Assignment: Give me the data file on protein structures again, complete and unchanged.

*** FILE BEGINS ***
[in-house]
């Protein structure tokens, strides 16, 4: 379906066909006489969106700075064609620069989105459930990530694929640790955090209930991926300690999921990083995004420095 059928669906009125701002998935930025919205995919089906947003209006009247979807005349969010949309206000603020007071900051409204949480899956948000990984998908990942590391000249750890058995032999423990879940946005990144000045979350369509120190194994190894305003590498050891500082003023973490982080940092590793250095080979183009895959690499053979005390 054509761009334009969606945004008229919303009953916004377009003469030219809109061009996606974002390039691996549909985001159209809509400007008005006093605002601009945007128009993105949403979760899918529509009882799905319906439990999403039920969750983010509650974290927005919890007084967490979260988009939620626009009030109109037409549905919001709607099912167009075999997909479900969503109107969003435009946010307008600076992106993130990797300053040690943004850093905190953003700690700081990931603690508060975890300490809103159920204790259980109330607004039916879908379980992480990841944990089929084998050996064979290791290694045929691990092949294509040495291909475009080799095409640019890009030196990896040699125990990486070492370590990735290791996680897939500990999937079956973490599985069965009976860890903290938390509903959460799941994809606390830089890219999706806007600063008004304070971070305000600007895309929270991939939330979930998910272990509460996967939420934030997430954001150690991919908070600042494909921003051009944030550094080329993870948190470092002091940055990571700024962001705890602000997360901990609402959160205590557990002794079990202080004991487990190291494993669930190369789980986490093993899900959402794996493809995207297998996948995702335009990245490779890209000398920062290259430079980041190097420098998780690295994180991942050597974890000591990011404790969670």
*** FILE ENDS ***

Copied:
[in-house]
């Protein structure tokens, strides 16, 4: 379906066909006489969106700075064609620069989105459930990530694929640790955090209930991926300690999921990083995004420095 059928669906009125701002998935930025919205995919089906947003209006009247979807005349969010949309206000603020007071900051409204949480899956948000990984998908990942590391000249750890058995032999423990879940946005990144000045979350369509120190194994190894305003590498050891500082003023973490982080940092590793250095080979183009895959690499053979005390 054509761009334009969606945004008229919303009953916004377009003469030219809109061009996606974002390039691996549909985001159209809509400007008005006093605002601009945007128009993105949403979760899918529509009882799905319906439990999403039920969750983010509650974290927005919890007084967490979260988009939620626009009030109109037409549905919001709607099912167009075999997909479900969503109107969003435009946010307008600076992106993130990797300053040690943004850093905190953003700690700081990931603690508060975890300490809103159920204790259980109330607004039916879908379980992480990841944990089929084998050996064979290791290694045929691990092949294509040495291909475009080799095409640019890009030196990896040699125990990486070492370590990735290791996680897939500990999937079956973490599985069965009976860890903290938390509903959460799941994809606390830089890219999706806007600063008004304070971070305000600007895309929270991939939330979930998910272990509460996967939420934030997430954001150690991919908070600042494909921003051009944030550094080329993870948190470092002091940055990571700024962001705890602000997360901990609402959160205590557990002794079990202080004991487990190291494993669930190369789980986490093993899900959402794996493809995207297998996948995702335009990245490779890209000398920062290259430079980041190097420098998780690295994180991942050597974890000591990011404790969670």